Dunkin Donuts CAVES; Cops Rejoice

It took almost four months, but Dunkin’ Donuts is finally doing the right thing.

The company finally offered an apology to two detectives with the New York Police Department who were refused service by a clerk.

The cop-hating employee’s antics caused a union-led boycott of the popular coffee and donut chain.

In an official, open letter signed by corporate exec Robert Wiggins, Dunkin’ Donuts admitted that the disrespectful treatment of the police officers “did not meet our standards of service, nor did it fulfill our promise to treat every guest with the utmost respect.”

“Dunkin’ Donuts and its franchises deeply value the public service that police officers and detectives provide to the neighborhoods we serve, especially in the New York City area,” Wiggins wrote.

That was all it took. The public apology led to NYPD Detectives’ Endowment Association President Michael Palladino to life the boycott.

“The DEA accepts their apology, and we acknowledge the longstanding support and commitment Dunkin’ Donuts has forged throughout the country with the law-enforcement community,” Palladino said. “I encourage both sides to resume the normal friendship and partnership.”

The incident happened on July 30.

Two NYPD officers were denied service at a Brooklyn shop by a clerk who said “I don’t serve cops.” That instantly started a union boycott of the chain. The New York Post reports:

After waiting in line behind a customer, the cops — who were wearing suit pants, shirts and ties, with their badges and pistols on their belts — approached the counter but were ignored by a clerk who instead asked a man standing behind them what he wanted, sources said.

The man gave the clerk his order, sources said, then added, “These two guys were in front of me.”

“Yeah, I know, but I don’t serve cops,” the clerk replied.

A manager at the store disputed that account, saying: “These two men in shirts and ties — who I later found out were police — must have never come to this Dunkin’ Donuts before, because instead of waiting in the line where you order, they waited at the counter where you pick up your order.”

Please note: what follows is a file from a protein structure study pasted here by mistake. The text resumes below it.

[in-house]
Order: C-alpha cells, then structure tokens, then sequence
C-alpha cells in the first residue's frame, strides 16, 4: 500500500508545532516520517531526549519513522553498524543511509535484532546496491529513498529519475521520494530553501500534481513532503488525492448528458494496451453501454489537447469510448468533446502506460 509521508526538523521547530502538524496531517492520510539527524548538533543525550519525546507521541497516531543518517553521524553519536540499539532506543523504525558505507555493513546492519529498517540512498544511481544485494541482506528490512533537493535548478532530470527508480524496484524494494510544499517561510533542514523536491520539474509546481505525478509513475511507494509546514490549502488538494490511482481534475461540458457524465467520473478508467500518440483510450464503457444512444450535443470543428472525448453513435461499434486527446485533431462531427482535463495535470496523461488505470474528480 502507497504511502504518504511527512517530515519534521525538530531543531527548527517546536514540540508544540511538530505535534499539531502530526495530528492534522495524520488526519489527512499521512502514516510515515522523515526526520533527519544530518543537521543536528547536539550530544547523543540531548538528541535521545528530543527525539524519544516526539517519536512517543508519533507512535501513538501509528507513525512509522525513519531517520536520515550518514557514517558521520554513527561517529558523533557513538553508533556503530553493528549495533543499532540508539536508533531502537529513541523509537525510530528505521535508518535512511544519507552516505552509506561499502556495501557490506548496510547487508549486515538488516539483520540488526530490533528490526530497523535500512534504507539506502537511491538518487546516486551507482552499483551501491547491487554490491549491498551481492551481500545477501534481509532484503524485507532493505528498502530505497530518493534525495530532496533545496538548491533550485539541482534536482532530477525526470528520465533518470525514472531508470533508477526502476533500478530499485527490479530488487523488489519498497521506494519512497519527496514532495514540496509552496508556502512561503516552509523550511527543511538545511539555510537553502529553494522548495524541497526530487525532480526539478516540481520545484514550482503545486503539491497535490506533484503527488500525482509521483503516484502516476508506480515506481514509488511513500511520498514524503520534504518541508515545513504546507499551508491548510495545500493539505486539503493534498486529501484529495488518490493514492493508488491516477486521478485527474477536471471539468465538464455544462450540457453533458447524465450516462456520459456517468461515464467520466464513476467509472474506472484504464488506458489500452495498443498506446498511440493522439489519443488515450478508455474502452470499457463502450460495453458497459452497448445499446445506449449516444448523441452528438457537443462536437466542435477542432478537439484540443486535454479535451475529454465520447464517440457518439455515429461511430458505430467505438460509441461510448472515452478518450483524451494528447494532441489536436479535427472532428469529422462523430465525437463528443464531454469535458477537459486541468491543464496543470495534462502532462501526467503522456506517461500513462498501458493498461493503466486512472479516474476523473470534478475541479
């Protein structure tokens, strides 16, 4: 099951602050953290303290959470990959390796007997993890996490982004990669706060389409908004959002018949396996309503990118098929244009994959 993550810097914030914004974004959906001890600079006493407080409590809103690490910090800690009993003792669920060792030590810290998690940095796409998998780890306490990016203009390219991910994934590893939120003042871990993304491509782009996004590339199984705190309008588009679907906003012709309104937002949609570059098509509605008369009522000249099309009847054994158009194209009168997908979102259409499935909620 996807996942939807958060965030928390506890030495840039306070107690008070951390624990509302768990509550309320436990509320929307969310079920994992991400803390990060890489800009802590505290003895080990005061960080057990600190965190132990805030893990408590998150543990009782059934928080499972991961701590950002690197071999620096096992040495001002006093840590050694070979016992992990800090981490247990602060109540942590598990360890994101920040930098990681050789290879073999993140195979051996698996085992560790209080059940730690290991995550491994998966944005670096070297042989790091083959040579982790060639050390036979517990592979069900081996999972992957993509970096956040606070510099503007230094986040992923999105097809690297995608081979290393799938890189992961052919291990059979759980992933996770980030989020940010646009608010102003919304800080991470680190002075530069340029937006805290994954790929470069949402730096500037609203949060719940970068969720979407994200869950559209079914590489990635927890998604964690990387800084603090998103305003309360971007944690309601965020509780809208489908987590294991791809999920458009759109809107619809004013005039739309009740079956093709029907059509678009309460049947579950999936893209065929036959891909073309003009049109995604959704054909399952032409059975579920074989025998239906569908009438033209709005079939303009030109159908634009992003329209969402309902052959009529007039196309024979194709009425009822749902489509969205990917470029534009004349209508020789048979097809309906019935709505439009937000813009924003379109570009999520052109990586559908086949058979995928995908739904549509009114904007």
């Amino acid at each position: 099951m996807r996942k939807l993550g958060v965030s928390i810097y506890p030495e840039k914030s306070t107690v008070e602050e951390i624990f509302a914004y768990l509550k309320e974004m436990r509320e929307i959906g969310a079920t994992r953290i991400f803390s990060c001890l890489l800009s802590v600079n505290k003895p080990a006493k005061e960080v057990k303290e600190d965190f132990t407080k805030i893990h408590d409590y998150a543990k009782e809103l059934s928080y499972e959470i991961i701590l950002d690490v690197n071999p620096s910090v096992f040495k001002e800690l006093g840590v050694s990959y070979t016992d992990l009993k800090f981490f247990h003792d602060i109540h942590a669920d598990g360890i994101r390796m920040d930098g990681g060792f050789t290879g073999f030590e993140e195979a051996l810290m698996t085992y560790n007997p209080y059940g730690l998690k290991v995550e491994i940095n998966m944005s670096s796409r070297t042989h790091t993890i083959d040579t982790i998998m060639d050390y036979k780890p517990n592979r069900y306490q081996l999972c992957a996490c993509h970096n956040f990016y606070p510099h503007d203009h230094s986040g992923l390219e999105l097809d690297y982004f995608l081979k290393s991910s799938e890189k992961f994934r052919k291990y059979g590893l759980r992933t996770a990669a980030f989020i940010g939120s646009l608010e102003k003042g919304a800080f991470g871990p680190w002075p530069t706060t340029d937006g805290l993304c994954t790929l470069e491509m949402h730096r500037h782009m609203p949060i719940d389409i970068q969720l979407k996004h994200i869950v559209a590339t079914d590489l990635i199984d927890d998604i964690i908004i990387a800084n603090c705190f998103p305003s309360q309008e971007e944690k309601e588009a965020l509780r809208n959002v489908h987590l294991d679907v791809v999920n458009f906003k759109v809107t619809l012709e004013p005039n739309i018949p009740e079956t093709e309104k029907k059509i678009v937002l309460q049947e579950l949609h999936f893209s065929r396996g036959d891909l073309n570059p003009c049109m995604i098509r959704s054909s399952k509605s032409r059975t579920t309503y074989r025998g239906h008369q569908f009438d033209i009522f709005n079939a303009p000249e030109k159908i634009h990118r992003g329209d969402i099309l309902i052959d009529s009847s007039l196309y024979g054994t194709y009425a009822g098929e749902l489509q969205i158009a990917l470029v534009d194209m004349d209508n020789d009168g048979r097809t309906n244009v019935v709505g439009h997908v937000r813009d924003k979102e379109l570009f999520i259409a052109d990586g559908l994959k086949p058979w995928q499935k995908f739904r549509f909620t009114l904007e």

“You can see on the security tape: they stand here for five minutes, while other customers were being served. One customer even ordered ice cream, and they must’ve not like that because they left the store,” he added.

The manager, who wouldn’t give his name, wouldn’t let The Post view the video.

Cops, their supporters and even Mayor de Blasio reacted with outrage when it was revealed that two plainclothes detectives were ignored by a worker who said, “I don’t serve cops” inside a combination Dunkin’ Donuts/Baskin-Robbins store at 1993 Atlantic Ave. in Brooklyn.

Amazingly, even after the public outrage, Dunkin’ Donuts refused to issue an apology, instead ordering all employees and franchisees to avoid talking to the press.

When asked if any disciplinary action had been taken, Dunkin’ Brands spokeswoman Michelle King said “that is a private matter between the franchisee and his employee.”

Wiggins’ apology appeared in a full-page ad in The Chief-Leader, a weekly newspaper that covers issues related to organized labor and politics in New York City.